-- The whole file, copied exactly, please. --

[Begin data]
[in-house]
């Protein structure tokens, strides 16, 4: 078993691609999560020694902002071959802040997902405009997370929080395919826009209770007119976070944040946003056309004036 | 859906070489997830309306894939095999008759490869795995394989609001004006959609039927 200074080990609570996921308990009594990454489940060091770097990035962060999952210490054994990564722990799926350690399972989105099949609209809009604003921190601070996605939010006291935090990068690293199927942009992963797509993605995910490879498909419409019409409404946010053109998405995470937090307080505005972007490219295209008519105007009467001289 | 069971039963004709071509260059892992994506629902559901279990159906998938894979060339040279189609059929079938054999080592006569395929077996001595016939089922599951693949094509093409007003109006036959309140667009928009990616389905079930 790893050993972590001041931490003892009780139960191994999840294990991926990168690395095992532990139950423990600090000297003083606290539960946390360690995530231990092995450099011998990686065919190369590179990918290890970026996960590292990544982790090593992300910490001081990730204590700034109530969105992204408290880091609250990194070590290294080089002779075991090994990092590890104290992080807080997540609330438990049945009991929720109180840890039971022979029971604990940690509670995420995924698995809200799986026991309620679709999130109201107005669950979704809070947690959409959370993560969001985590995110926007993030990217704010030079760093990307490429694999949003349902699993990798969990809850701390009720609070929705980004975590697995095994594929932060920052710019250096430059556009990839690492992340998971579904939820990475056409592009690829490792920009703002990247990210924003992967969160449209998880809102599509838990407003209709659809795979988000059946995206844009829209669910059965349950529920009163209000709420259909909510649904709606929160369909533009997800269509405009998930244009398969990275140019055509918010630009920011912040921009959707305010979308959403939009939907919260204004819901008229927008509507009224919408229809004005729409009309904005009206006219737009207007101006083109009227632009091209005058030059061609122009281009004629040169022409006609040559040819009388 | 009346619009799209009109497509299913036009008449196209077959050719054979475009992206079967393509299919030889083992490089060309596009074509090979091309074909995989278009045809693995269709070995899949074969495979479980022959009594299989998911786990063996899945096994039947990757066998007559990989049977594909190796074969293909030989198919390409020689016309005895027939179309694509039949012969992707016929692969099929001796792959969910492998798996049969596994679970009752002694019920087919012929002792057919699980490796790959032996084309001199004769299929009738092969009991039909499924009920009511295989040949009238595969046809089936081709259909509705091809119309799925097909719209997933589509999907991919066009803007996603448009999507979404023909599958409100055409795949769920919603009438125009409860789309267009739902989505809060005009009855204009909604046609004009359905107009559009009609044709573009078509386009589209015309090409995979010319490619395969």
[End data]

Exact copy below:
[in-house]
């Protein structure tokens, strides 16, 4: 078993691609999560020694902002071959802040997902405009997370929080395919826009209770007119976070944040946003056309004036 | 859906070489997830309306894939095999008759490869795995394989609001004006959609039927 200074080990609570996921308990009594990454489940060091770097990035962060999952210490054994990564722990799926350690399972989105099949609209809009604003921190601070996605939010006291935090990068690293199927942009992963797509993605995910490879498909419409019409409404946010053109998405995470937090307080505005972007490219295209008519105007009467001289 | 069971039963004709071509260059892992994506629902559901279990159906998938894979060339040279189609059929079938054999080592006569395929077996001595016939089922599951693949094509093409007003109006036959309140667009928009990616389905079930 790893050993972590001041931490003892009780139960191994999840294990991926990168690395095992532990139950423990600090000297003083606290539960946390360690995530231990092995450099011998990686065919190369590179990918290890970026996960590292990544982790090593992300910490001081990730204590700034109530969105992204408290880091609250990194070590290294080089002779075991090994990092590890104290992080807080997540609330438990049945009991929720109180840890039971022979029971604990940690509670995420995924698995809200799986026991309620679709999130109201107005669950979704809070947690959409959370993560969001985590995110926007993030990217704010030079760093990307490429694999949003349902699993990798969990809850701390009720609070929705980004975590697995095994594929932060920052710019250096430059556009990839690492992340998971579904939820990475056409592009690829490792920009703002990247990210924003992967969160449209998880809102599509838990407003209709659809795979988000059946995206844009829209669910059965349950529920009163209000709420259909909510649904709606929160369909533009997800269509405009998930244009398969990275140019055509918010630009920011912040921009959707305010979308959403939009939907919260204004819901008229927008509507009224919408229809004005729409009309904005009206006219737009207007101006083109009227632009091209005058030059061609122009281009004629040169022409006609040559040819009388 | 009346619009799209009109497509299913036009008449196209077959050719054979475009992206079967393509299919030889083992490089060309596009074509090979091309074909995989278009045809693995269709070995899949074969495979479980022959009594299989998911786990063996899945096994039947990757066998007559990989049977594909190796074969293909030989198919390409020689016309005895027939179309694509039949012969992707016929692969099929001796792959969910492998798996049969596994679970009752002694019920087919012929002792057919699980490796790959032996084309001199004769299929009738092969009991039909499924009920009511295989040949009238595969046809089936081709259909509705091809119309799925097909719209997933589509999907991919066009803007996603448009999507979404023909599958409100055409795949769920919603009438125009409860789309267009739902989505809060005009009855204009909604046609004009359905107009559009009609044709573009078509386009589209015309090409995979010319490619395969």